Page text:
And so to the final acquisition which I hadn't planned to buy, but it was for a very good cause and (as it turns out) well worth the investment. In support of the 'Bloggers for Charity' scheme (What do you mean you've never heard of it? Look to the upper right you klutz!) Edwin King - who has also had a present from his wife - is selling a few (now only a couple or so left) of:


for a mere £5! You can order it from here. It's certainly one of the best military histories I've read and you'd be mad to miss out on it. It not only gives an account of the battle, but a complete back story to the whole campaign and plenty of information on the armies and their 'tails' as well as the militias and the environment. This book has already been promoted on a couple of blogs so there will only be a couple of copies left, after which you'll have to resort to Amazon (and pay more than twice the price). Get it or be sectioned!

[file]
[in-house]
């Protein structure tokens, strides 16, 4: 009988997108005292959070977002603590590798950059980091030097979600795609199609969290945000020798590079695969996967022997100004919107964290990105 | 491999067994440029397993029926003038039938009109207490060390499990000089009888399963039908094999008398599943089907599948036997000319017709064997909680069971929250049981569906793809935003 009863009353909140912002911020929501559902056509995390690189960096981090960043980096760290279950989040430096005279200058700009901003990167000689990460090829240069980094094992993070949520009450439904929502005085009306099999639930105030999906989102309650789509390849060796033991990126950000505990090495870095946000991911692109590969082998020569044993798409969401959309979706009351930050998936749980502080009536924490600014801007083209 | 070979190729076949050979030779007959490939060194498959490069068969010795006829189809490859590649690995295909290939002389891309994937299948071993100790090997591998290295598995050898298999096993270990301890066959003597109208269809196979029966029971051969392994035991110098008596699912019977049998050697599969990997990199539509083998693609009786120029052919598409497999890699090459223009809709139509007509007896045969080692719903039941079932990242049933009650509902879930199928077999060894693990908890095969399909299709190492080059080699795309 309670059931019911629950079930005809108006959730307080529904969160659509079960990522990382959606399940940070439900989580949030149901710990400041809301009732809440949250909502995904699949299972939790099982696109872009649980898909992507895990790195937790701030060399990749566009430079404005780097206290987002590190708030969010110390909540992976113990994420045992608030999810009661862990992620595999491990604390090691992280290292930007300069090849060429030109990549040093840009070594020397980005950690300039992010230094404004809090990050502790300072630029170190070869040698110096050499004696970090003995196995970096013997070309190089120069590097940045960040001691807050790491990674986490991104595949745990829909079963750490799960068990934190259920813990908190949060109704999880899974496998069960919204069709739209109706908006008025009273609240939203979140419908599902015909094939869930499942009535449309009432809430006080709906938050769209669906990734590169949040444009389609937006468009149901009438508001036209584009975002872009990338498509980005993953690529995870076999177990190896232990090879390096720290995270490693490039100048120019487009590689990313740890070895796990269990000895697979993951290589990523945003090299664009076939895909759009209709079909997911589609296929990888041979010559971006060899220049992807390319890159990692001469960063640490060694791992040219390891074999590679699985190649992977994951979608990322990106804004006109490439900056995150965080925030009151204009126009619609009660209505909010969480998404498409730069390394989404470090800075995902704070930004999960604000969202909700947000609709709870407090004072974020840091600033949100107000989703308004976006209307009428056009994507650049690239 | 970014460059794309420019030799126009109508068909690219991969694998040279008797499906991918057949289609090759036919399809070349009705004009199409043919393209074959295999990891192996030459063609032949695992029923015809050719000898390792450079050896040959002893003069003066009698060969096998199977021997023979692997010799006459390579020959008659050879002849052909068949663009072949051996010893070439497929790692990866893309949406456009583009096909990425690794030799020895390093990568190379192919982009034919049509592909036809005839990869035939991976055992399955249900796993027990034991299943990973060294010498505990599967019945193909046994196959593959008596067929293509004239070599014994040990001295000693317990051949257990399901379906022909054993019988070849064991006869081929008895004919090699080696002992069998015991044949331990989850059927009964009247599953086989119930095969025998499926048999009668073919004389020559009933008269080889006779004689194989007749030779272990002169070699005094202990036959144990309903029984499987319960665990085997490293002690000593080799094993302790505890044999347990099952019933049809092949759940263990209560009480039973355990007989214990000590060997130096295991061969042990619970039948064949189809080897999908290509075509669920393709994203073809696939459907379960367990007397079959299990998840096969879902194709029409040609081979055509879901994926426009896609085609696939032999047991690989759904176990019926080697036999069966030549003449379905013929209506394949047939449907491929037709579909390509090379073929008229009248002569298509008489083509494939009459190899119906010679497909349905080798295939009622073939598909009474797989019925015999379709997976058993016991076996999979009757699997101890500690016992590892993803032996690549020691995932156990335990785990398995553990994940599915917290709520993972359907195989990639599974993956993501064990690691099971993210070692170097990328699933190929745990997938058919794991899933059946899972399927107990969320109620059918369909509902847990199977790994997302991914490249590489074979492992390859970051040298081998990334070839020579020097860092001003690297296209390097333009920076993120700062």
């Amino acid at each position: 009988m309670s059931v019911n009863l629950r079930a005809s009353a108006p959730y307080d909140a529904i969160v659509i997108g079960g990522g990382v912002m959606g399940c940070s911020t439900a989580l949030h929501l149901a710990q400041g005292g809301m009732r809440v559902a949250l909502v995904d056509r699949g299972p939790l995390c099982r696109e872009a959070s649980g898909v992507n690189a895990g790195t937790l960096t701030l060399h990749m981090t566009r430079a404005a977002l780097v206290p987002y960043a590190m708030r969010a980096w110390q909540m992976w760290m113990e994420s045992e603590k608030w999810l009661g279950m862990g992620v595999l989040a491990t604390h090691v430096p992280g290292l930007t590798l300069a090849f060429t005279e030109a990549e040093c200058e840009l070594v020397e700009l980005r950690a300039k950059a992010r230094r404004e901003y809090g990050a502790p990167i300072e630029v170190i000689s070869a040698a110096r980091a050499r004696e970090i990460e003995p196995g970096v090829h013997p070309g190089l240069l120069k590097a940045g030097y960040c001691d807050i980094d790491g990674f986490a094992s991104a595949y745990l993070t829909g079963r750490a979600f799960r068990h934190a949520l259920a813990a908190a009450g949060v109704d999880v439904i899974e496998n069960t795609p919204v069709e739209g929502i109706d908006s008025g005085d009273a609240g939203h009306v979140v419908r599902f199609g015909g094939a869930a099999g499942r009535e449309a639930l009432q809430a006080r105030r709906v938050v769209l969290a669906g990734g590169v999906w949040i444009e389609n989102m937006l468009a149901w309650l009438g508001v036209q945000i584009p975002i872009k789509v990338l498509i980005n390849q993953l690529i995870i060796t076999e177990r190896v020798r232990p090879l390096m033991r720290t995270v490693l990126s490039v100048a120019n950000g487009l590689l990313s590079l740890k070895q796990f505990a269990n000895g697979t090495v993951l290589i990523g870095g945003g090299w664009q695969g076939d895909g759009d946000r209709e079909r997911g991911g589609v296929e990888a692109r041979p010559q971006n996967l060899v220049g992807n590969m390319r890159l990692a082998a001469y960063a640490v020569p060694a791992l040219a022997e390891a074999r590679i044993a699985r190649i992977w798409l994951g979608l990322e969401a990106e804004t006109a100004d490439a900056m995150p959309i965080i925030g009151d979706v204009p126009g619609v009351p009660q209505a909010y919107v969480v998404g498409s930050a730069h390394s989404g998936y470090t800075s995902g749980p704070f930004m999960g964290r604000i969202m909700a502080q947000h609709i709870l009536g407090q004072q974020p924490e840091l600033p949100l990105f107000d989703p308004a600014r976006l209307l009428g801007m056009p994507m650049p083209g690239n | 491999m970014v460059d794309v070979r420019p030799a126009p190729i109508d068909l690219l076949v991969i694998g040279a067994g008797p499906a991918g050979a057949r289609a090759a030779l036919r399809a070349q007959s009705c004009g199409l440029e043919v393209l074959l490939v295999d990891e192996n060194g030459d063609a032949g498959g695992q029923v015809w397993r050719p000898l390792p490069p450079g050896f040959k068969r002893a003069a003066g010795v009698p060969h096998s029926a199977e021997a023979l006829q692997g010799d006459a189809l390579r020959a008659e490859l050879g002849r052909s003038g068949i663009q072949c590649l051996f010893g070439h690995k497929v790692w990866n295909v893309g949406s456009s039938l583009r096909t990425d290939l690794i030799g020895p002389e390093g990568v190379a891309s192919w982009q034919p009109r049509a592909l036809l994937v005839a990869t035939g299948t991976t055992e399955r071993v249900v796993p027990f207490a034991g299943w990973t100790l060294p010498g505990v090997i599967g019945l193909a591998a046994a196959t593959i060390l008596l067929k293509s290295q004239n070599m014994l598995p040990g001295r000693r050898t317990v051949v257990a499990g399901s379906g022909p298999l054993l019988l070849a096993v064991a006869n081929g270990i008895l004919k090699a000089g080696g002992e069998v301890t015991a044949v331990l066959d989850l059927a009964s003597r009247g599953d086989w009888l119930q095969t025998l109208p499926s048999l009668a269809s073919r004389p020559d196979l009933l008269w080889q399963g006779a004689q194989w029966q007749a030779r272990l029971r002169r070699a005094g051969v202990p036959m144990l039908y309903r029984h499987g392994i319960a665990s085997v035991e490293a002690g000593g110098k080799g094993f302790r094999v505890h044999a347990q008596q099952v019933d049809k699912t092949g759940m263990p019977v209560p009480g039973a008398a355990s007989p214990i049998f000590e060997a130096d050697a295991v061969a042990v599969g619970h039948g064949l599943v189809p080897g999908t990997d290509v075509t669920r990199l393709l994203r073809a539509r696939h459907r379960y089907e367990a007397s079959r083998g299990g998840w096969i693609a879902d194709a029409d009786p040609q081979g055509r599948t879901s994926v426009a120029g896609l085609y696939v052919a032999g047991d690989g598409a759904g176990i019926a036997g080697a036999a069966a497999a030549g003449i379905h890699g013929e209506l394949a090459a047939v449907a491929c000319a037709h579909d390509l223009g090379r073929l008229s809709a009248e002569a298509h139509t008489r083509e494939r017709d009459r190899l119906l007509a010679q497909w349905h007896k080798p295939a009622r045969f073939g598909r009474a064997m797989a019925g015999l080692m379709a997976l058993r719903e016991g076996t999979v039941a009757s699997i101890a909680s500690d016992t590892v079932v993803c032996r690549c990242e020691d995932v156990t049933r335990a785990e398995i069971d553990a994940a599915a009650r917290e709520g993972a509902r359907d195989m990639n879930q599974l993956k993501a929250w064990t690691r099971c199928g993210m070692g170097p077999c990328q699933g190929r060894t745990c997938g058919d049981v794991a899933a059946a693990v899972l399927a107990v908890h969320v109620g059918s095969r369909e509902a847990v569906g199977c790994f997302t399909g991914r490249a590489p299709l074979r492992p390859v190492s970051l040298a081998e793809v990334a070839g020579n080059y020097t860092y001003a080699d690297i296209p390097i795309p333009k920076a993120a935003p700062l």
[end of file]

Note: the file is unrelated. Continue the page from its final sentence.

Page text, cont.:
So, enough of books for now. I've also been pursuing the clear the desk exercise and knocked out a few ACW bits so I'll post about them when I've done a modicum of basing.


  1. some great looking books there, I always like the look of 15c/16c Itailian armies so when you get gaming give me a shout you are not that far away from me and always love a good game
    Peace James

  2. You're moe than welcome, but the first modest order for some figures fell at the first fence when I decided I'd better get the reading done and not pass up on the bargain books.

    Nevertheless, my thoughts currently hang on a blending of Basic Impetus (but with the full size units/armies), Foundry's 'Condottiere' and my reading. Course, things could change . . . . ;O)

  3. Too many good offerings here. Someone posted a set of books on the Norman conquest of Italy recently and nearly has me going into a new period because of it. You too are tempting me.